Today I went hiking at the pinnacles in Berea. I went by myself to kind of clear my head or whatever. I didn't go until later on in the day, which resulted in me having to hike back down in the dark from the summit of the east pinnacle. I didn't mind it or anything since I carry a very bright flashlight in my pack for times such as tonight. However, I found out rather quickly that I didn't need the flashlight.

As the moon began rising higher and higher, it kept getting brighter....ahh, the beauty of a full moon. I found that even though it was night and the sun had completely set, I had no trouble negotiating my way back down to the trailhead. I could even see my shadow from time to time.

It was amazing how the woods took on a funky glow in the bright moonlight. As I got to the bottom of Indian Fort Mountain, the moon was just beginning to come overhead. The further I went, the shadows of the trees and I became more defined. It wasn't a dull yellow light either, it was an eerie milky white kind of light. It's kind of like the difference between a normal halogen flashlight and a LED flashlight. The LED is whiter, brighter, and sharper. Anyhow, it created an almost surreal hike back to the car.

It's funny how things suddenly happen like that. Now I just wish it would happen more often and in other parts of my life.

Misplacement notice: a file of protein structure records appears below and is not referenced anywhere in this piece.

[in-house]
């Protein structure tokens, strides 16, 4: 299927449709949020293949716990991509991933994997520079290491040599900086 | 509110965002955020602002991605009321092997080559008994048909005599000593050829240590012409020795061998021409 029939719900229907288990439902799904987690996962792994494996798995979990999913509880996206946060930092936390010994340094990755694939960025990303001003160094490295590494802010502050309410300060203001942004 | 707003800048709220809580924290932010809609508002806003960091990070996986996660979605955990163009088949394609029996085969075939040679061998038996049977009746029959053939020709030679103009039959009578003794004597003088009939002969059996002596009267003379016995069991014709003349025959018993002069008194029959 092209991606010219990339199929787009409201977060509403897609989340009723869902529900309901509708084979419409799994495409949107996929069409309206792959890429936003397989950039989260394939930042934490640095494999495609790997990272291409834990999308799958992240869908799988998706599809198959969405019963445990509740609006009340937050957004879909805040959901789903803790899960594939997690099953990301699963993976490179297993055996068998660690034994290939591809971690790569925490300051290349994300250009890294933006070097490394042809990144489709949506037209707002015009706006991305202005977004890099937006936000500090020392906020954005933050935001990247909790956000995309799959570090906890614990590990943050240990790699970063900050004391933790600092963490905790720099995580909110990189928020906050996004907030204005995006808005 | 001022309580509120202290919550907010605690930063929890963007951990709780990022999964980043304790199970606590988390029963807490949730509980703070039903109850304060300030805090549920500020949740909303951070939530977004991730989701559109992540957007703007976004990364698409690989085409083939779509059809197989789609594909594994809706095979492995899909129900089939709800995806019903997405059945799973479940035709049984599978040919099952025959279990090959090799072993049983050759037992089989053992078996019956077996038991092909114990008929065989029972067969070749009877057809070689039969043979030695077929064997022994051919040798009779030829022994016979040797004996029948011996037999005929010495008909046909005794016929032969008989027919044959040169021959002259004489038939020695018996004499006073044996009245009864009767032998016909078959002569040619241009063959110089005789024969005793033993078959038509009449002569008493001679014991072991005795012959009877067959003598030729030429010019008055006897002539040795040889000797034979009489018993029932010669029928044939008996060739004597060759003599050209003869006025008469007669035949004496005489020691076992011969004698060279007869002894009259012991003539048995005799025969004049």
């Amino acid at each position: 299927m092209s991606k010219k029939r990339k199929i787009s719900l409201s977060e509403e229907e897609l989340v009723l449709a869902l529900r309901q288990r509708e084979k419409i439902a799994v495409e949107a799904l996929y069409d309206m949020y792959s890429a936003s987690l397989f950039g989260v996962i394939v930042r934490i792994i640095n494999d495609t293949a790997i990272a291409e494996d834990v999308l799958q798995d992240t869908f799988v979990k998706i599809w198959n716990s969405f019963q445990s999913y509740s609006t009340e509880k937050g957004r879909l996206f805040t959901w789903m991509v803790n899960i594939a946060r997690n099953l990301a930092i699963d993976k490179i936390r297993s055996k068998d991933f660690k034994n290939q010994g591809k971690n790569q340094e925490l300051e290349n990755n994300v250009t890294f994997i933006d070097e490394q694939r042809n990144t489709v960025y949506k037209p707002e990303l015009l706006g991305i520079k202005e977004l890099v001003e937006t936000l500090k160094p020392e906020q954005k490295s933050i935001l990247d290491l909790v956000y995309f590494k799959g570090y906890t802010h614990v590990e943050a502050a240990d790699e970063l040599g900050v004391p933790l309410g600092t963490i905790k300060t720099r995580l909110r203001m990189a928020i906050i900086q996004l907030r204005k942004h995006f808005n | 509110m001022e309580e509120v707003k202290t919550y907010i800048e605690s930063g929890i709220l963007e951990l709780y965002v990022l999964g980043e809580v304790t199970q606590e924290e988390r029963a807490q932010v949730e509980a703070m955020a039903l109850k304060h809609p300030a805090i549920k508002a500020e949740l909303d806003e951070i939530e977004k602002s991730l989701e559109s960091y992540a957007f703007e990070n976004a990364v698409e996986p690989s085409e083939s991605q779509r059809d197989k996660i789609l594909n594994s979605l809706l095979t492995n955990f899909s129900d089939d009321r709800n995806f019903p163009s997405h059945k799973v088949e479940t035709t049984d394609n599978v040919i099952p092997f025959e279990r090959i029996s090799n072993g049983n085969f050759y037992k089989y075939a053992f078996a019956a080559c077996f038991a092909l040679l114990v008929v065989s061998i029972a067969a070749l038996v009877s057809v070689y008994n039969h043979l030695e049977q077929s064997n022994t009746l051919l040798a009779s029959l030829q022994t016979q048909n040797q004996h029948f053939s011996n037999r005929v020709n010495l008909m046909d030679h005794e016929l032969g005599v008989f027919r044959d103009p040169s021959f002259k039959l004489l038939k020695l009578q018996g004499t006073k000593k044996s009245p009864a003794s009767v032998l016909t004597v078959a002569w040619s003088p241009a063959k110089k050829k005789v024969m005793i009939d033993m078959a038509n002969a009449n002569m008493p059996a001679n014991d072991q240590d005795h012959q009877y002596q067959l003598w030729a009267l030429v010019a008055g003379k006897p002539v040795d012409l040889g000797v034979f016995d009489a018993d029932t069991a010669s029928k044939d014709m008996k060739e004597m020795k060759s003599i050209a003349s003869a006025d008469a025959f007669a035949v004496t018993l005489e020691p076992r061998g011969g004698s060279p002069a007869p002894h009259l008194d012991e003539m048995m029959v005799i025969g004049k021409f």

On a funny little sidenote, anyone that knows me or my Dad, also knows that we have this strange infatuation (one could out on a limb and call it an obsession) with flashlights. We kind of bought into the new LED light technology because they're brighter and they use only a fraction of the battery power that a halogen light uses.

I take the whole flashlight thing pretty serious especially when it comes to having one for hiking and backpacking. Anyone who might laugh at that comment obviously hasn't had the need for a good flashlight at night in the middle of the woods, otherwise they would have known that they are priceless when you need them. The LED's skimpy battery consumption really helps lessen the strain on having to worry about batteries running out all the time, especially in the woods. Whereas a typical 2AA Mag Lite might last 4-6 hours, a 2AA LED will (depending on the LED bulb configuration, whether it is a single or a triple bulb setup) carry well over 20-30 hours.

The only real caveat is that LED's are more expensive. It might seem ridiculous to spend $20 on a little LED flashlight, but that same light is waterproof and will last a very long time on one set of batteries. Did I mention it makes an excellent tool to tap on the foreheads of people asking for a light?

That's all for now, a new "old" story will be coming soon!